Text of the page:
What to Look for When Inspecting Failed Bearings

Electric motors make the industrial world go around.  They are found in virtually all manufacturing facilities, and are responsible for 64% of all industrial electric power used in the United States.

Why Motors Fail

Your electric motors represent a significant expense.  When one fails, costs associated with that motor add up.  Those costs include not only the price for repair or replacement of the failed motor but also the cost of lost production time or unplanned downtime.  In fact, the cost due to lost production usually dwarfs the motor repair and replacement cost.

As vital as it is to get your motor back up and running, it is as important to find out why it failed in the first place.  Discovering the cause of the failure allows you to prevent that problem from causing any future failures.  Whether the investigation is done your own maintenance team or by a motor repair, maintenance, or other contractor, it is essential to learn from failures in order to improve your operations’ reliability.

Bearing Inspection

Bearing failure accounts for over half of all electric motor breakdowns.  So when you begin to look into why the motor failed, start by looking at the bearings.

Inspecting the Bearings

When the motor arrives for repair, cut and inspect every bearing, especially if a VFD controlled it.  Inspecting the bearings provides vital information that indicates the best options for repair.  Knowing why the bearing failed and taking steps that prevent it from happening again improves the machine's lifetime performance.

Bearing inspection is also required by AR100-2015, the recommended motor repair practices of EASA (the Electrical Apparatus Service Association).  Section 2.2 on Bearings begins, “Bearings should be inspected for failure modes such as spalling, contamination, fretting, fluting, frosting, and scoring or other damage.”

We recommend the following procedure to inspect the bearings for signs of electrical damage due to VFD control.  These steps are available in the AEGIS® Handbook.  Of course, bearings have many possible failure modes, each of which should also be checked for.

Please Note:  Follow established safety precautions and use personal protective equipment including eye protection, hearing protection, face shield, gloves and protective clothing.

1. Inspect the outside and the inside of both bearings.  Keep a sample of the lubricant to analyze.  When examining the lubricant, look for:

  • Contamination
  • Signs of excessive heat
  • Hardening of grease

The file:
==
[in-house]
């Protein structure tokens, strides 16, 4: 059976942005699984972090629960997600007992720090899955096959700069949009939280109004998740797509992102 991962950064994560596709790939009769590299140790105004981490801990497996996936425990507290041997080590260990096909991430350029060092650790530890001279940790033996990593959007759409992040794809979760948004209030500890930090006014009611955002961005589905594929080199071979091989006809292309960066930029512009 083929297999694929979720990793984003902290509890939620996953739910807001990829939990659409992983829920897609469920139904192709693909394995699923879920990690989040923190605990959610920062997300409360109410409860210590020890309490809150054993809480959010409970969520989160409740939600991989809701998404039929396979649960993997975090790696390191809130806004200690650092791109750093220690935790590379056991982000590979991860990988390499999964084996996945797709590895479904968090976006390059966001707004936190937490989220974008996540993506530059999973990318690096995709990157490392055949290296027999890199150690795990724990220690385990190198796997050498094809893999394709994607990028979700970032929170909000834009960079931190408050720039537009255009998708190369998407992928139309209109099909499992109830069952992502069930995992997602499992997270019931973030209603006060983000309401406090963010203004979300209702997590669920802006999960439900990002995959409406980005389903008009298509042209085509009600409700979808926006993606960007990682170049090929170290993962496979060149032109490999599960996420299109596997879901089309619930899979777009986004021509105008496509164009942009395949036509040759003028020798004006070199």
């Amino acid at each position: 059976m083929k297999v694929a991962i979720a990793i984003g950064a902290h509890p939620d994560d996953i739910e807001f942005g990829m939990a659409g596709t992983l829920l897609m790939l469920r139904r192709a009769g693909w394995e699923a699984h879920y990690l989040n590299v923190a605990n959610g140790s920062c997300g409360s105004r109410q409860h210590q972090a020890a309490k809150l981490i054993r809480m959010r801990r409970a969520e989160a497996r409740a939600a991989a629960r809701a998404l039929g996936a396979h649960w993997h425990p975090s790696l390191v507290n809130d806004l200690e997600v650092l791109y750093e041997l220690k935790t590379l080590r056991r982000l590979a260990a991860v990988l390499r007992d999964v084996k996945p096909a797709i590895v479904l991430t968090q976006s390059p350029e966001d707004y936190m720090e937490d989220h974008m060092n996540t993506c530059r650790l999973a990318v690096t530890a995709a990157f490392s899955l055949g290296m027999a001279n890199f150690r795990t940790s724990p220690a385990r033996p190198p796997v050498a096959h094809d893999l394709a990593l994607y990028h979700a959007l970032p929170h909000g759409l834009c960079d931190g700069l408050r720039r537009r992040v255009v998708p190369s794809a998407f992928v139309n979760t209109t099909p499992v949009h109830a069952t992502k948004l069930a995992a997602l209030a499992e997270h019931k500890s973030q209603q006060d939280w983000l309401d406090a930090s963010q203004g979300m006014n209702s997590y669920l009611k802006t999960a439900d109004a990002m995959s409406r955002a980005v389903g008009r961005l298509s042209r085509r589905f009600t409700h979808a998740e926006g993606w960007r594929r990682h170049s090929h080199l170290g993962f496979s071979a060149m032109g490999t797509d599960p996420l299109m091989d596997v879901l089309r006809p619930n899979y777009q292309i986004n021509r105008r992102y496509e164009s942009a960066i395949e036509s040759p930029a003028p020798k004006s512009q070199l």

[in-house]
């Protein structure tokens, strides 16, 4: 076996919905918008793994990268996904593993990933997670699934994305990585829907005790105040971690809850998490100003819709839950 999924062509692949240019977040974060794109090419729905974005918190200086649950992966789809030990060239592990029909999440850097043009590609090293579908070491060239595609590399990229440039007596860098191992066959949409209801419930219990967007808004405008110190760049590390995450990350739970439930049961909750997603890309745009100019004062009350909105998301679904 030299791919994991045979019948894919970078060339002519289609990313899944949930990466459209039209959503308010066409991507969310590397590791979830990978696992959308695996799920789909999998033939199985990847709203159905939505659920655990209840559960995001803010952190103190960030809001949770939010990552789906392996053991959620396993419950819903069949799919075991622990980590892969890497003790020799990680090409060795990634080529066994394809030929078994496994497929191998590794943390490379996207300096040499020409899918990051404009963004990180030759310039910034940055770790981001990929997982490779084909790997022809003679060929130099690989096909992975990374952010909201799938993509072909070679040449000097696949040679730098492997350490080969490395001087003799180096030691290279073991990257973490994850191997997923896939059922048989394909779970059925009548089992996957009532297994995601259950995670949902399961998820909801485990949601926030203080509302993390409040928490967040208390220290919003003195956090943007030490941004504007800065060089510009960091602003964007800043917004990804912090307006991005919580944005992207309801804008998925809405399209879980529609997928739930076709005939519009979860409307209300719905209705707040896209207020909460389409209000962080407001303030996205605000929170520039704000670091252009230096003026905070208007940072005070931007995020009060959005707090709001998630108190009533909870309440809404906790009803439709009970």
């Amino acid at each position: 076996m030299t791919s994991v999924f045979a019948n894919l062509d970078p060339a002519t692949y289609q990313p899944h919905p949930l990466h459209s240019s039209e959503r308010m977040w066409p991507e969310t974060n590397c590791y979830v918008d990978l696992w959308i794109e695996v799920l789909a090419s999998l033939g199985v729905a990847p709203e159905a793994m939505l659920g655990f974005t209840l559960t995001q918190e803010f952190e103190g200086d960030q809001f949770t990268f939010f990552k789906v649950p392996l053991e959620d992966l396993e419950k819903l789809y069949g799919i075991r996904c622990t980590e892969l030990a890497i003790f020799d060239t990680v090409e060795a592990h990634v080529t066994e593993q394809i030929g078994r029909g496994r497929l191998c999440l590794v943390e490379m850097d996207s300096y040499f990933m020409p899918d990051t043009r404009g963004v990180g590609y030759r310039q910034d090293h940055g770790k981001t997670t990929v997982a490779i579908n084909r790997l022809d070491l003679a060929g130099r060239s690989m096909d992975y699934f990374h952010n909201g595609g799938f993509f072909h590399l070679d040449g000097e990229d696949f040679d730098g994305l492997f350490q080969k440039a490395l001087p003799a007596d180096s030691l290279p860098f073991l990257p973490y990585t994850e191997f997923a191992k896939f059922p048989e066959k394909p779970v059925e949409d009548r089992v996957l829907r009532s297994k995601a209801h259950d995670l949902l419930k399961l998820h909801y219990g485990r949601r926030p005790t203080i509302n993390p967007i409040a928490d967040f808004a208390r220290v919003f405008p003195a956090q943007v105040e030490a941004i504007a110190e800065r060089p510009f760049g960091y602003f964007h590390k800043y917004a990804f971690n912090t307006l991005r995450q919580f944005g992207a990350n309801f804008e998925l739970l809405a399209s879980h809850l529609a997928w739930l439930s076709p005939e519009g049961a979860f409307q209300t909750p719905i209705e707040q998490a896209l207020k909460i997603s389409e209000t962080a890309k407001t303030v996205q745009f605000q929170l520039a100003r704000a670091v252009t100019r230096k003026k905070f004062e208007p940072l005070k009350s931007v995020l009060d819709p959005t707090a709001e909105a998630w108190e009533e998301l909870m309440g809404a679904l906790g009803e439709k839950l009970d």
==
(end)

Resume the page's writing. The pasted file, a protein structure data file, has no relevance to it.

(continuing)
• Abnormal coloration (blackened grease)
  • Excess grease and oil escaping the bearing

2. Remove seals or shields first, then cut the outer race into halves.

3. Inspect the grease and look for any contamination in the bearing.

  • Burnt Grease:  Electrical arcing in the motor bearings causes chemical degradation which deteriorates the lubricating capability of the grease.  
  • Contamination:  Besides burning the grease, arcing knocks small metal particles loose from the bearing races or balls.  These loose particles become distributed in the grease.  These particles are abrasive and cause the bearing to prematurely wear. Burnt bearing grease is blackened and is oftentimes contaminated with metal particles.

New bearing grease is available in many colors.  The blue grease is Polyrex EM, commonly found in electric motor bearings.

4. Clean the bearing’s components using a degreaser or solvent.

5. Inspect for evidence of Electrical Discharge Machining (EDM).  EDM damage is millions of microscopic electrical pits created when shaft voltage discharges through the motor’s bearings.  The voltage voltage across the bearing overcomes the dielectric of the bearing lubrication and arcs through the inner race, through the rolling elements, and to the outer race.  These arcs produce microscopic pits, usually between 5 and 10 microns in diameter.  Over time, continued pitting causes frosting.

6. Frosting:  Frosting appears to be a grey discolored line around all, or part, of the bearing race and evident in both the inner and outer race.  Both mechanical wear and EDM can cause that discoloration.  Use a microscope to determine whether the line is EDM or mechanically produced.

If the motor was operated by a VFD with no bearing protection installed, there is a high likelihood that the frosting is from EDM.

Fluting Damage: Identified by a distinctive washboard or picket fence pattern.  This washboard pattern is called fluting.  Fluting can be seen using the naked eye or with 10x magnification.

Take care to identify the correct electrical fluting damage using the observed damage.  Sometimes fluting is confused with mechanical bearing damage such as brinelling or false brinelling.

Besides using these recommended practices, please refer to other procedures and bearing failure analysis experts to determine the root cause of the failure. 

And always install a new AEGIS Shaft Grounding Ring whenever replacing bearings on an inverter-driven motor.  AEGIS Rings have a 2-year extended warranty against bearing fluting damage.  No other form of shaft grounding offers a warranty like this.

2-Year Extended Warranty

To learn more about AEGIS shaft grounding and best practices for electrical bearing protection, sign up for a training. We offer monthly live training webinars, and - pandemic restrictions permitting - we can also visit your facility to review your exact application.

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